traveling might be exciting and sometimes you get carried away in such a manner that you start discussing your traveling details with anyone, which may leave you in danger. minimize your discussions, only share with few people who might be family or close friends.
Larger, brand name hotels usually have processes in place to protect guests and they have hotel security staff on site. They train staff and regularly prepare for emergencies. Sticking to larger chains may help you avoid some issues.
Avoid rooms on the ground floor or second floor when possible. These rooms may be more vulnerable to thieves because their windows are more easily accessible. Safer rooms tend to be in the mid-rise section of the hotel—floors 4 to 10. They’re high enough off the ground to minimize exterior access but not so high that you would have difficulty in the case of fire or other emergencies. Do not entertain strangers in your hotel room. Be alert to overly friendly locals who may have criminal intentions. They may offer to take you to a “special” restaurant. Their use may be to offer drugged refreshments.
Use the door chain or bolt lock whenever you are in your room.
Use the door viewer (peephole) before opening the door to visitors
Do not discuss your room number while standing in the lobby or leave your room key on restaurant or bar tables
Keep your room neat so you will notice disturbed or missing items quickly.
Do not share your last name or room number with anyone. Often, hotels will only write the room number down on a sleeve that accompanies your room key. If the desk clerk says your name or room number out loud, ask to be checked into a different room. Most hotels train the desk staff to be “welcoming.” That can sometimes translate into unnecessarily chatty. The desk clerk isn’t the risk, it’s someone who is overhearing your conversation. Even innocuous questions like, “Where are you traveling in from today?” can give away information that could be used to target you. Be polite, but don’t give up personal information.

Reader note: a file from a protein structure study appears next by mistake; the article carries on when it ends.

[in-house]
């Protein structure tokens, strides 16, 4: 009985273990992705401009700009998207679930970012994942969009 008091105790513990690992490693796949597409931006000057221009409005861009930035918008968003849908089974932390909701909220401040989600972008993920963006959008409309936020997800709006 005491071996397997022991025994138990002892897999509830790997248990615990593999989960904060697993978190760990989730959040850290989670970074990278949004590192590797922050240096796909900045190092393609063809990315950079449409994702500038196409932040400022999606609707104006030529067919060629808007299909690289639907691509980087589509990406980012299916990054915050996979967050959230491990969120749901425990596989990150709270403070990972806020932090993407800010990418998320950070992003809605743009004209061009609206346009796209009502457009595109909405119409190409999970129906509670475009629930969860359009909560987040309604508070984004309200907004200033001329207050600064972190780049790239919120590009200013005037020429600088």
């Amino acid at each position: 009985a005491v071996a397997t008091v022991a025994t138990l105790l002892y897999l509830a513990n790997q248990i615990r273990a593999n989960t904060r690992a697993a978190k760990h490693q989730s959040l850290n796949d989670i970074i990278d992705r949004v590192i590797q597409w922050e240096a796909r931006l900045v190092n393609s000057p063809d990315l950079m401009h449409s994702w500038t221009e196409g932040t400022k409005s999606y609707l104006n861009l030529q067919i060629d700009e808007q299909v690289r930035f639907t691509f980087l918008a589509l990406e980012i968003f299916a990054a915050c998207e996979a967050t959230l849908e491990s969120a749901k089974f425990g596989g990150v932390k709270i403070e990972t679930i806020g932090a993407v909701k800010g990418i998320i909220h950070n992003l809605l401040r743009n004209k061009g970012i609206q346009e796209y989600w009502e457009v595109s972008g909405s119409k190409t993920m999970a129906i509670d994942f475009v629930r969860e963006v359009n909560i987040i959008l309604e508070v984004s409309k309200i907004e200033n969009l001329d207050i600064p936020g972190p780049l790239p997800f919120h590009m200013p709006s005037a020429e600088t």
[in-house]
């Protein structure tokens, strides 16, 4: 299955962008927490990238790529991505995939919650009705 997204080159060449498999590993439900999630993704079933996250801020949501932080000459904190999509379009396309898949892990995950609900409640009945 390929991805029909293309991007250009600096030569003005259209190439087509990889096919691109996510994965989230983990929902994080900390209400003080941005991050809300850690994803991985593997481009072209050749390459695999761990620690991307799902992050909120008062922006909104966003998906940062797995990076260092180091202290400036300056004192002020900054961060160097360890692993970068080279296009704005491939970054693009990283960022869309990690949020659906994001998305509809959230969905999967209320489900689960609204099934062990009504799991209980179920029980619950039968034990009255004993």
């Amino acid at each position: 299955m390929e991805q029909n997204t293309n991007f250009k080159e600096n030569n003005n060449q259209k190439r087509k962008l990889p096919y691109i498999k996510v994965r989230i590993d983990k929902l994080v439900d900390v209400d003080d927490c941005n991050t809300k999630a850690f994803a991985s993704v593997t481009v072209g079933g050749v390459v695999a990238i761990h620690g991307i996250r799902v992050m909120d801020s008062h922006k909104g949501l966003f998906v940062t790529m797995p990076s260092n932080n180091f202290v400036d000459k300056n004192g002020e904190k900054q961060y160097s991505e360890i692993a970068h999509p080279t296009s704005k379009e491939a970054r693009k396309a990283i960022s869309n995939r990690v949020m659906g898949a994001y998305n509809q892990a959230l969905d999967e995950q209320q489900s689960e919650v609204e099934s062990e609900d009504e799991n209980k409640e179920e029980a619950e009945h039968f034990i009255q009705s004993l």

- Be alert to overly friendly locals who may have criminal intentions. They may offer to take you to a “special” restaurant. Their ruse may be to offer drugged refreshments.
Most hotels require identification to check in, but not all IDs are equal. Driver’s licenses contain personal information, including your home address…where you aren’t located right now. In the past, theft rings have shared information about people traveling. The less personal information you give out, the better. Use a business address for billing purposes and check in with your passport. If you’re attending a conference or event at a hotel, don’t wear your name badge through common areas. Badges often include your name, company, and city, which may be enough information for a thief to impersonate you and claim they have lost their key.
Upon arrival, check the lobby area and floor layouts. Make sure you know at least three different ways out of the building and at least two different ways off of your floor—usually the elevator and at least one set of stairs.
Familiarize yourself with escape routes in case of fire or other catastrophes.
Always lock your door while you’re in the room. Never open your room door for housekeeping, security or room service unless you can clearly identify them as a staff member. When in doubt, call the front desk.
Most business-class hotels have in-room safes for valuables. How safe these are is anyone’s guess. If you’ve ever discovered that you’ve left valuables in a hotel safe after checking out, you know how easily (and quickly) the staff can retrieve them. Just remember that. If you have something truly valuable (jewelry, lots of cash, etc.), it’s best to keep it on your person or leave it at home in the first place. However, for minor valuables, the hotel room safe will stop most opportunistic thefts.
- Never leave valuables in your hotel room exposed or unattended, even in a locked suitcase.